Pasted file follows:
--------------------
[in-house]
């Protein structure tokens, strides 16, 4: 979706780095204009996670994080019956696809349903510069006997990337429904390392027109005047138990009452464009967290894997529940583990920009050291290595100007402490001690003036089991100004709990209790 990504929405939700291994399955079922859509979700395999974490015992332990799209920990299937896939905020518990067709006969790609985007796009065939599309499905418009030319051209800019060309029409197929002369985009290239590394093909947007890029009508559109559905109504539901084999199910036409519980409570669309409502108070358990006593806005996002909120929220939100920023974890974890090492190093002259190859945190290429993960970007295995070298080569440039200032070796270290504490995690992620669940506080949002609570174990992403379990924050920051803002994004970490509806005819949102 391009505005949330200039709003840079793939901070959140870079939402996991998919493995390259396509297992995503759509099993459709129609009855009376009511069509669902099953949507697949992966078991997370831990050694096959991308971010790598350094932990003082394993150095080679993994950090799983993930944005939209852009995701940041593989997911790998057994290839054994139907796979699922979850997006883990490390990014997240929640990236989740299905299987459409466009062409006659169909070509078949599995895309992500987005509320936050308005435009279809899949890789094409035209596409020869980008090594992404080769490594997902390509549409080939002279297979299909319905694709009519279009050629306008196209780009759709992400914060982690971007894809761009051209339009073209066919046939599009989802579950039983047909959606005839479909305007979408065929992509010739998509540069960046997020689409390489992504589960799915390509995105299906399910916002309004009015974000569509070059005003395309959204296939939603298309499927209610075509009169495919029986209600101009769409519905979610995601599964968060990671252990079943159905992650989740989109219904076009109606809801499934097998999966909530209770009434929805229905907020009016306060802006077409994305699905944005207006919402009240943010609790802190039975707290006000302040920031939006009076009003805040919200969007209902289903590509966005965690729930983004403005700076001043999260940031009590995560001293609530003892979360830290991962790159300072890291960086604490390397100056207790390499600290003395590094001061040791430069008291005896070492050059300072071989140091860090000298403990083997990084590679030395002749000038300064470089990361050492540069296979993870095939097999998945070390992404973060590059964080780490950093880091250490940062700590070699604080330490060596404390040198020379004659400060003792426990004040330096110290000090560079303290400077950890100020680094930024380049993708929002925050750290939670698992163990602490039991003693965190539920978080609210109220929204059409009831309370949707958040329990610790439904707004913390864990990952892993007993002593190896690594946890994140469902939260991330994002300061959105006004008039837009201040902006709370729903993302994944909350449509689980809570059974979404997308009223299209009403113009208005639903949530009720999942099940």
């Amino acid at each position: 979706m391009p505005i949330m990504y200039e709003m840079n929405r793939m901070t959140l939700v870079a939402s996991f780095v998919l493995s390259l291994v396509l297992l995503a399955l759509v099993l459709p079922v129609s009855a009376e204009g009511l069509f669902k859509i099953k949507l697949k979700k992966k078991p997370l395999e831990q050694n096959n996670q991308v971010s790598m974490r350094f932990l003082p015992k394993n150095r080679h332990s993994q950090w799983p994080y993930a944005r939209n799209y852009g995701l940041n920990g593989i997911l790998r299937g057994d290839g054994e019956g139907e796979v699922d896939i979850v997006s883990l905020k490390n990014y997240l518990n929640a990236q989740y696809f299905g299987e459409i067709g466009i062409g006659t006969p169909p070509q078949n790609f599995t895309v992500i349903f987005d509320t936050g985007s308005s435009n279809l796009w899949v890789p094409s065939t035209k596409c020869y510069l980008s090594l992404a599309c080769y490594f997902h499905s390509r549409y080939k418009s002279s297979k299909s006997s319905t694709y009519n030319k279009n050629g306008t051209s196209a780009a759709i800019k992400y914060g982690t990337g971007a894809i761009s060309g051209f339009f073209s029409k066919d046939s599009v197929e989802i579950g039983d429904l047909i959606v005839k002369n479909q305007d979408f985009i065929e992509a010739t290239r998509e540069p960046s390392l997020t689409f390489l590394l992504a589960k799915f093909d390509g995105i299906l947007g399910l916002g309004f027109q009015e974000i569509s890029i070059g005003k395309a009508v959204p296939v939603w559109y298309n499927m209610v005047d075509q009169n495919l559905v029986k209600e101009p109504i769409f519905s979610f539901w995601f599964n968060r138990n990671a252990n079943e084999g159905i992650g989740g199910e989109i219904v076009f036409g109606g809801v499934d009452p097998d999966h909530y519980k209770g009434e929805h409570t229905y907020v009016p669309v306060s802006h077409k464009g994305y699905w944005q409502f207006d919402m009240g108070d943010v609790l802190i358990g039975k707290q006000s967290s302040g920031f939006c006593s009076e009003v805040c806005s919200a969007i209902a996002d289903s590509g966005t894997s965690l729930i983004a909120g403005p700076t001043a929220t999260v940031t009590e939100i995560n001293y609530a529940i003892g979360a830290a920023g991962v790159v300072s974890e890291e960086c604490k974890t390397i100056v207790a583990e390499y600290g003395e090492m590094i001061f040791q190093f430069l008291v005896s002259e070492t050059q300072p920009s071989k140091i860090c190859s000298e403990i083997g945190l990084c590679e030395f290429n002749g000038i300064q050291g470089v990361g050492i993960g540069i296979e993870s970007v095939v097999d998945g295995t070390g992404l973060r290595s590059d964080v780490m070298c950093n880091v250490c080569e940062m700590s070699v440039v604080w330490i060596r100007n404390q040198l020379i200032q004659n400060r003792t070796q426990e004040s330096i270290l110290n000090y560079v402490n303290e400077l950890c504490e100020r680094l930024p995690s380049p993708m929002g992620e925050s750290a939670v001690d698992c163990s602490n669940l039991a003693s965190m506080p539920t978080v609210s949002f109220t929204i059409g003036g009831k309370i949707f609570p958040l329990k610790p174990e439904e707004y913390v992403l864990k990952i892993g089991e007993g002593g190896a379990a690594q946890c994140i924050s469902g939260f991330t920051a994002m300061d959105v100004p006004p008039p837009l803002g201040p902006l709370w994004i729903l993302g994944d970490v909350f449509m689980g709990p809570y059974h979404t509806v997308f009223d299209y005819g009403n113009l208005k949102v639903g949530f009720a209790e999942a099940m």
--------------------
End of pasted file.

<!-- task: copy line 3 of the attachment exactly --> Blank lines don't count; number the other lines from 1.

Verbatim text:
């Amino acid at each position: 979706m391009p505005i949330m990504y200039e709003m840079n929405r793939m901070t959140l939700v870079a939402s996991f780095v998919l493995s390259l291994v396509l297992l995503a399955l759509v099993l459709p079922v129609s009855a009376e204009g009511l069509f669902k859509i099953k949507l697949k979700k992966k078991p997370l395999e831990q050694n096959n996670q991308v971010s790598m974490r350094f932990l003082p015992k394993n150095r080679h332990s993994q950090w799983p994080y993930a944005r939209n799209y852009g995701l940041n920990g593989i997911l790998r299937g057994d290839g054994e019956g139907e796979v699922d896939i979850v997006s883990l905020k490390n990014y997240l518990n929640a990236q989740y696809f299905g299987e459409i067709g466009i062409g006659t006969p169909p070509q078949n790609f599995t895309v992500i349903f987005d509320t936050g985007s308005s435009n279809l796009w899949v890789p094409s065939t035209k596409c020869y510069l980008s090594l992404a599309c080769y490594f997902h499905s390509r549409y080939k418009s002279s297979k299909s006997s319905t694709y009519n030319k279009n050629g306008t051209s196209a780009a759709i800019k992400y914060g982690t990337g971007a894809i761009s060309g051209f339009f073209s029409k066919d046939s599009v197929e989802i579950g039983d429904l047909i959606v005839k002369n479909q305007d979408f985009i065929e992509a010739t290239r998509e540069p960046s390392l997020t689409f390489l590394l992504a589960k799915f093909d390509g995105i299906l947007g399910l916002g309004f027109q009015e974000i569509s890029i070059g005003k395309a009508v959204p296939v939603w559109y298309n499927m209610v005047d075509q009169n495919l559905v029986k209600e101009p109504i769409f519905s979610f539901w995601f599964n968060r138990n990671a252990n079943e084999g159905i992650g989740g199910e989109i219904v076009f036409g109606g809801v499934d009452p097998d999966h909530y519980k209770g009434e929805h409570t229905y907020v009016p669309v306060s802006h077409k464009g994305y699905w944005q409502f207006d919402m009240g108070d943010v609790l802190i358990g039975k707290q006000s967290s302040g920031f939006c006593s009076e009003v805040c806005s919200a969007i209902a996002d289903s590509g966005t894997s965690l729930i983004a909120g403005p700076t001043a929220t999260v940031t009590e939100i995560n001293y609530a529940i003892g979360a830290a920023g991962v790159v300072s974890e890291e960086c604490k974890t390397i100056v207790a583990e390499y600290g003395e090492m590094i001061f040791q190093f430069l008291v005896s002259e070492t050059q300072p920009s071989k140091i860090c190859s000298e403990i083997g945190l990084c590679e030395f290429n002749g000038i300064q050291g470089v990361g050492i993960g540069i296979e993870s970007v095939v097999d998945g295995t070390g992404l973060r290595s590059d964080v780490m070298c950093n880091v250490c080569e940062m700590s070699v440039v604080w330490i060596r100007n404390q040198l020379i200032q004659n400060r003792t070796q426990e004040s330096i270290l110290n000090y560079v402490n303290e400077l950890c504490e100020r680094l930024p995690s380049p993708m929002g992620e925050s750290a939670v001690d698992c163990s602490n669940l039991a003693s965190m506080p539920t978080v609210s949002f109220t929204i059409g003036g009831k309370i949707f609570p958040l329990k610790p174990e439904e707004y913390v992403l864990k990952i892993g089991e007993g002593g190896a379990a690594q946890c994140i924050s469902g939260f991330t920051a994002m300061d959105v100004p006004p008039p837009l803002g201040p902006l709370w994004i729903l993302g994944d970490v909350f449509m689980g709990p809570y059974h979404t509806v997308f009223d299209y005819g009403n113009l208005k949102v639903g949530f009720a209790e999942a099940m």